Below, Jeff Levine describes various aspects of how he teaches 11.438 Economic Development Planning.
Jeff Levine: The spring class was all Masters students from DUSP. In fact, I think they were all second-year students finishing up their degrees and looking for an elective that offered tools for the practice. The students had some background in community and economic development but not as much in the planning tools that public and non-profit agencies might use to advance policy goals. Since it was a small class, we were able to adjust easily to remote learning in March and had a comfortable and informal class structure.
Jeff Levine: Teaching in a professional degree program, one of my priorities is to help students learn to write for their future work environments. Busy decision-makers don’t have time to read a long theoretical paper on a topic. They may only have the time or interest to read the top page or two of a memo, and they want to quickly know what you want them to do. I asked the students to keep their memos to two pages or less, which can be harder than writing a five-page paper. Generally it worked well, and having multiple opportunities allowed the students to improve their memorandum writing skills.
Jeff Levine: Grading can be a little challenging in a graduate-level class without a lot of quantifiable outcomes. Using rubrics helped me provide a rationale for how and why I was grading material, and that helped me stay focused on the values I brought to evaluating the submissions. Rubrics such as “you make your argument clearly” helped me separate that aspect of the evaluations from others, such as “your argument is supported by the research.” Having said that, there is always a bit of a judgment call as to whether particular students is really utilizing their judgment or just repeating what I told them.
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Jeff Levine: I was looking for a way to explore what economic development planning tries to accomplish and what options are available to reach these goals. Starting with “lenses” allowed us to figure out the purposes of the field. Looking at “tools” allowed us to understand what options are out there for achieving those purposes. “strategies” brought the tools to bear on the lenses, and then “cases” allowed the students to see those strategies in practice. I thought it worked well for this class and I am using a variation of it in another class now.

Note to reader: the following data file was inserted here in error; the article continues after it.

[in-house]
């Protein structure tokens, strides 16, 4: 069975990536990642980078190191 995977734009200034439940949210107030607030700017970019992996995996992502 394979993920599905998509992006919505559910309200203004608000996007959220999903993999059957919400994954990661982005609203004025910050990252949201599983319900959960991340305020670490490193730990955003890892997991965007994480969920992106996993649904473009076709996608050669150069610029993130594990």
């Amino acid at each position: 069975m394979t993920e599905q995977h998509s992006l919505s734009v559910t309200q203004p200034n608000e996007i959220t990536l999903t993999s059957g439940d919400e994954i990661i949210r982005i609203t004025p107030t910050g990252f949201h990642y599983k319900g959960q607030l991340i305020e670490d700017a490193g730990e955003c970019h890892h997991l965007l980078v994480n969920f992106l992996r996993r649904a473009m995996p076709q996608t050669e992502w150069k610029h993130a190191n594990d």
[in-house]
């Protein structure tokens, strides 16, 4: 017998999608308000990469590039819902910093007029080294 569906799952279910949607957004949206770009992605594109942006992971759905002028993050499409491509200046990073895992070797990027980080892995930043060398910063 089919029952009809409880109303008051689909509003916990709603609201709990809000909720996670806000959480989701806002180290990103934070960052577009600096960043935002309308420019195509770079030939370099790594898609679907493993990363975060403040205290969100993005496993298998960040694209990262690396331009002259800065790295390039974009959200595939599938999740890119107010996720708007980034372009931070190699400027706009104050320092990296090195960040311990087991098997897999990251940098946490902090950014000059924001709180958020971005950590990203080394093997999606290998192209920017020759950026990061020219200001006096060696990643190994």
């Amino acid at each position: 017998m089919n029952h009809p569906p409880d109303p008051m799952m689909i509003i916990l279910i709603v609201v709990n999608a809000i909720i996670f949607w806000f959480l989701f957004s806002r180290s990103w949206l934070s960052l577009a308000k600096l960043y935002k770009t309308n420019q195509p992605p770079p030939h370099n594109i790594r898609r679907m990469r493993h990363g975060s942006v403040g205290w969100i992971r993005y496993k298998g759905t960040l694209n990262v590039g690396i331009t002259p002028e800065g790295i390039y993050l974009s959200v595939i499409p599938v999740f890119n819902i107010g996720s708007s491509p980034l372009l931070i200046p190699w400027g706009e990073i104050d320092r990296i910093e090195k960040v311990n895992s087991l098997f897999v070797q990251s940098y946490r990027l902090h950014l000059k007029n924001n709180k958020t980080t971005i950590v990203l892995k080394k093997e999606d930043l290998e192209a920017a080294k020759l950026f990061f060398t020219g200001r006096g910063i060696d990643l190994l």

Jeff Levine: I enjoyed presenting case studies and hearing the questions and thoughts from the students. They always had interesting perspectives on the cases, quite often ones I had not thought of.
The students' grades were based on the following activities:
Written work was graded in accordance with a rubric provided in the syllabus.
Instructor Insights on Assessment
Every other spring semester
Breakdown by Year
All second-year graduate students
Breakdown by Major
All students in the Master in City Planning program at MIT’s Department of Urban Studies and Planning (DUSP)
Typical Student Background
The students were all finishing up their degrees and looking for an elective that offered tools for the practice. They had some background in community and economic development but not as much in the planning tools that public and non-profit agencies might use to advance policy goals.
During an average week, students were expected to spend 12 hours on the course, roughly divided as follows:
Met 2 times per week for 1.5 hours per session; 26 sessions total; mandatory attendance.
Out of Class
Outside of class, students completed assigned readings and worked on written papers and projects.